Bully for Batoids!
Many people speak of sharks and rays as though they were fundamentally different creatures. Yet there are no biologically compelling reasons for doing so.
Skates and rays most obviously differ from most sharks in being flattened dorsoventrally (from top-to-bottom) and in having enlarged, wing-like pectoral fins attached to the sides of the head. But there are flattened sharks, too — such as the angel and wobbegong sharks (families Squatinidae and Orectolobidae, respectively) — many of which have large, wing- or paddle-like pectoral fins (though never attached to the sides of the head). Most skates and rays rely on wave-like undulations of their pectoral fins to propel them though the water. But there are a few notable exceptions — such as the torpedo rays (order Torpediniformes) and the guitarfishes (orders Rhiniformes and Rhynchobatiformes) — which swim primarily by employing a shark-like sculling motion of the caudal fin. Skates and rays also differ from sharks by having their gill slits located underneath the head, rather than at the sides of the head as in sharks. They breathe instead by drawing in water through paired openings (called spiracles) on top of the head, behind the eyes. Many bottom-dwelling sharks, such as angel sharks and wobbegongs, also have well developed spiracles. But such differences are trivial. In every important biological sense, all these creatures are united by a common basic structure. And — most importantly — sharks, skates, and rays are all derived from a common ancestor.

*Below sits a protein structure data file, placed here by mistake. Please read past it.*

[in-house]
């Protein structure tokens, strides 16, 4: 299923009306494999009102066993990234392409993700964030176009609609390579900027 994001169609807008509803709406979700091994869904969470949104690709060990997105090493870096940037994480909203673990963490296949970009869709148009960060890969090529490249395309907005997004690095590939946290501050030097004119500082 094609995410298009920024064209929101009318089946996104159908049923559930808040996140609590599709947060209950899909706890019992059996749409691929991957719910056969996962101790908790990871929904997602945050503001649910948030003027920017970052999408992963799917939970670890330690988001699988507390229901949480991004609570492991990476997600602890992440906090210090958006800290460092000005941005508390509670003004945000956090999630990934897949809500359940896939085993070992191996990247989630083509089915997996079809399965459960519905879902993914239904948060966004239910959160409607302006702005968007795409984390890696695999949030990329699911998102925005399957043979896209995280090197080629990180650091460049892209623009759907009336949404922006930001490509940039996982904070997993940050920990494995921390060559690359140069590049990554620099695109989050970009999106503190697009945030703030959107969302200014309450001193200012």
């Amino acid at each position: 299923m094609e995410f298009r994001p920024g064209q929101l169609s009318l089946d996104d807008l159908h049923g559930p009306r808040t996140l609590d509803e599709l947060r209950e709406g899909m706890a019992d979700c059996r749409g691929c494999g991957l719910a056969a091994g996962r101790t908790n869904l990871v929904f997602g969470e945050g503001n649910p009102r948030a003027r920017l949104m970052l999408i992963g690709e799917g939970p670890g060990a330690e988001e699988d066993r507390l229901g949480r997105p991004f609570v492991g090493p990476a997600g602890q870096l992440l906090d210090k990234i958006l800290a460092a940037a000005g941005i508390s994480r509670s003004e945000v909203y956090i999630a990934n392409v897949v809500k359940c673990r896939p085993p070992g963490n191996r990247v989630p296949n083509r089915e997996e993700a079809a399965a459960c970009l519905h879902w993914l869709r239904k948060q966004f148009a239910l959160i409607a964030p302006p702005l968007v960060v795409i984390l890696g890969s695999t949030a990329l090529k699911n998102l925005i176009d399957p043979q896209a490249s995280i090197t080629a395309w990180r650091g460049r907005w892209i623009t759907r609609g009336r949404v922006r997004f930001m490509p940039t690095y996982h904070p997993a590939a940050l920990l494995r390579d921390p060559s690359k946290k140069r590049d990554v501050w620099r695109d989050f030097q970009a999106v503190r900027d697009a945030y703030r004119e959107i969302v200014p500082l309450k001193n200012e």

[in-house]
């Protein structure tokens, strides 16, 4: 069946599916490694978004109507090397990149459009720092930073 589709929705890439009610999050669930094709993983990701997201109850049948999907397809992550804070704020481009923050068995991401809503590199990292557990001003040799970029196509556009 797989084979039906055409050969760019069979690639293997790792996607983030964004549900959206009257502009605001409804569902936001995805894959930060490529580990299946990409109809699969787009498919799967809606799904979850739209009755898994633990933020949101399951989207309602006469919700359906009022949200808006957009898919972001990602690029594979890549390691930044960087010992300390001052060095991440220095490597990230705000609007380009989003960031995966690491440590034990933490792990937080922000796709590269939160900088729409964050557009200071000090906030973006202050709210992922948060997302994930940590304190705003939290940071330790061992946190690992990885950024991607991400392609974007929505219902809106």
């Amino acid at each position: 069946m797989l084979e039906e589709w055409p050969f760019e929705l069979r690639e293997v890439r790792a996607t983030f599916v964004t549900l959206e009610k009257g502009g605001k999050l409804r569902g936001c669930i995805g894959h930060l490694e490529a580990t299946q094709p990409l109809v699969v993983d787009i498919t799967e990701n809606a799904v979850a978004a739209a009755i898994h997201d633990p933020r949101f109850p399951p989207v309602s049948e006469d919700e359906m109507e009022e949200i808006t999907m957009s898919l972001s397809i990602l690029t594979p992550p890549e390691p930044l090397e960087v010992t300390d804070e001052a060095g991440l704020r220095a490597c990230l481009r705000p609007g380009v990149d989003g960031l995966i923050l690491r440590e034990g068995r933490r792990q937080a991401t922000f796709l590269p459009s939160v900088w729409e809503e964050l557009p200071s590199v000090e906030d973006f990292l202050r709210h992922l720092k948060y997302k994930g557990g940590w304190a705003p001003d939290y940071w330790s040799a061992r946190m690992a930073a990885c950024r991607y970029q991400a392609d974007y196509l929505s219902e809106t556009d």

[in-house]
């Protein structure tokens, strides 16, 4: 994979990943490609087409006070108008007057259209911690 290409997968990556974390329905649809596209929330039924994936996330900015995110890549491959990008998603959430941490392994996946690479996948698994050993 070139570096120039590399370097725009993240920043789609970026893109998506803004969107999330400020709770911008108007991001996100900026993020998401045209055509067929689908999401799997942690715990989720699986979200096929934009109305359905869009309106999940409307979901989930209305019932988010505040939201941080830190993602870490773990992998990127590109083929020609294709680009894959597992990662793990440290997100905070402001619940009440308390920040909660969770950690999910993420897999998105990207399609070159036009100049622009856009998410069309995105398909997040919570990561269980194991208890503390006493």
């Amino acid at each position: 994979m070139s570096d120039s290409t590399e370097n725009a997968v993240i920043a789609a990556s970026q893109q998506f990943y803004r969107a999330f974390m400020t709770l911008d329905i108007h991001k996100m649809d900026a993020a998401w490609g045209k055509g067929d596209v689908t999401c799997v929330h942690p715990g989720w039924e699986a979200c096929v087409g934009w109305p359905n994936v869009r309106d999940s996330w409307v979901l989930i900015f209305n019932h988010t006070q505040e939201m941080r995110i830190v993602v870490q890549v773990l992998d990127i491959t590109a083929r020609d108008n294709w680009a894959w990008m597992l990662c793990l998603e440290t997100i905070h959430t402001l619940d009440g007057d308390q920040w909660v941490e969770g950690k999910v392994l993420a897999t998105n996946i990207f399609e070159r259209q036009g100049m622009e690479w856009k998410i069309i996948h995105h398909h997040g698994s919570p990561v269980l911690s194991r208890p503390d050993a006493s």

Thus, skates and rays are not merely related to sharks, they are sharks. These 'pancake sharks' are a highly successful variation on the basic shark body plan, represented today by more than 550 species. Collectively termed 'batoids', these include deep-sea skates, electricity-generating torpedo rays, venom-barbed stingrays, chainsaw-nosed sawfishes, bottom-grubbing eagle rays, pelagic planktivorous manta rays, and the ambiguous-looking guitarfishes. More than any other batoid, guitarfishes resemble an intermediate form between a shark and a ray — which, in a manner of speaking, they are. The characteristic flattened shape and enlarged pectoral 'wings' of batoids are adaptations to their bottom-associated lifestyle.
Batoids are more speciose than sharks, constituting some 56% of total elasmobranch diversity. Unfortunately, we know very little about the basic life history, ecology, and behavior of most batoids because they have been largely overshadowed by their more infamous cousins. Skates and rays are fascinating creatures in their own right. Despite their low profile, they are as deserving of scientific study, appreciation, and conservation as any other wildlife.